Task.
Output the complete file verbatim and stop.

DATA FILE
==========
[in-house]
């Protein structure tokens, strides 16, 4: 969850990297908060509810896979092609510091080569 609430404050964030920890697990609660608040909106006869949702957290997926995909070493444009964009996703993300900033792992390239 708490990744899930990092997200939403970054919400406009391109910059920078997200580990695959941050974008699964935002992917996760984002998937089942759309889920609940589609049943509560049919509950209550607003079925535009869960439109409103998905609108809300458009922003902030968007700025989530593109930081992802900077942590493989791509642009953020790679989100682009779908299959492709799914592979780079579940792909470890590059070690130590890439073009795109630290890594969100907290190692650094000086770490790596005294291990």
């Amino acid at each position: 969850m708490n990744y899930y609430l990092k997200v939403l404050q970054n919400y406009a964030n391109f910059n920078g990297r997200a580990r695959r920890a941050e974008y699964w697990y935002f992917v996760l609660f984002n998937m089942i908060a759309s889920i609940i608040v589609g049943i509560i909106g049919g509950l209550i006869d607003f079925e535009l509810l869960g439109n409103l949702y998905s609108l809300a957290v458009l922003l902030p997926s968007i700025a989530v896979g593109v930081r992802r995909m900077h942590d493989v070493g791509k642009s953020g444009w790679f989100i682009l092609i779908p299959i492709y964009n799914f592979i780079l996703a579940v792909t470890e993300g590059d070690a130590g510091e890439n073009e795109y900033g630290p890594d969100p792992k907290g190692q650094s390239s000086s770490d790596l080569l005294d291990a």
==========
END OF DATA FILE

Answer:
[in-house]
């Protein structure tokens, strides 16, 4: 969850990297908060509810896979092609510091080569 609430404050964030920890697990609660608040909106006869949702957290997926995909070493444009964009996703993300900033792992390239 708490990744899930990092997200939403970054919400406009391109910059920078997200580990695959941050974008699964935002992917996760984002998937089942759309889920609940589609049943509560049919509950209550607003079925535009869960439109409103998905609108809300458009922003902030968007700025989530593109930081992802900077942590493989791509642009953020790679989100682009779908299959492709799914592979780079579940792909470890590059070690130590890439073009795109630290890594969100907290190692650094000086770490790596005294291990």
């Amino acid at each position: 969850m708490n990744y899930y609430l990092k997200v939403l404050q970054n919400y406009a964030n391109f910059n920078g990297r997200a580990r695959r920890a941050e974008y699964w697990y935002f992917v996760l609660f984002n998937m089942i908060a759309s889920i609940i608040v589609g049943i509560i909106g049919g509950l209550i006869d607003f079925e535009l509810l869960g439109n409103l949702y998905s609108l809300a957290v458009l922003l902030p997926s968007i700025a989530v896979g593109v930081r992802r995909m900077h942590d493989v070493g791509k642009s953020g444009w790679f989100i682009l092609i779908p299959i492709y964009n799914f592979i780079l996703a579940v792909t470890e993300g590059d070690a130590g510091e890439n073009e795109y900033g630290p890594d969100p792992k907290g190692q650094s390239s000086s770490d790596l080569l005294d291990a």